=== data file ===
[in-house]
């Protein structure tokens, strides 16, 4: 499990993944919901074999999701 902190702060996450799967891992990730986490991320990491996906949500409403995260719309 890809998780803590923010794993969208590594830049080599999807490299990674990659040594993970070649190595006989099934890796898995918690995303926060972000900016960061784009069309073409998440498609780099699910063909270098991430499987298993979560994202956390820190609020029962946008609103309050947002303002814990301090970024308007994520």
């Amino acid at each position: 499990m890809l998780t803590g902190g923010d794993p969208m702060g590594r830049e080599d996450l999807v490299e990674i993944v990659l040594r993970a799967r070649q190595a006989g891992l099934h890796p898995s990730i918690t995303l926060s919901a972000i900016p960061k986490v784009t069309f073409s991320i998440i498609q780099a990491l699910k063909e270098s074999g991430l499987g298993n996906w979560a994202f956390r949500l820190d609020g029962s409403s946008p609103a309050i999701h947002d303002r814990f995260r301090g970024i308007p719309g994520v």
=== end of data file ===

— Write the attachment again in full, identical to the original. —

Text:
[in-house]
């Protein structure tokens, strides 16, 4: 499990993944919901074999999701 902190702060996450799967891992990730986490991320990491996906949500409403995260719309 890809998780803590923010794993969208590594830049080599999807490299990674990659040594993970070649190595006989099934890796898995918690995303926060972000900016960061784009069309073409998440498609780099699910063909270098991430499987298993979560994202956390820190609020029962946008609103309050947002303002814990301090970024308007994520």
């Amino acid at each position: 499990m890809l998780t803590g902190g923010d794993p969208m702060g590594r830049e080599d996450l999807v490299e990674i993944v990659l040594r993970a799967r070649q190595a006989g891992l099934h890796p898995s990730i918690t995303l926060s919901a972000i900016p960061k986490v784009t069309f073409s991320i998440i498609q780099a990491l699910k063909e270098s074999g991430l499987g298993n996906w979560a994202f956390r949500l820190d609020g029962s409403s946008p609103a309050i999701h947002d303002r814990f995260r301090g970024i308007p719309g994520v």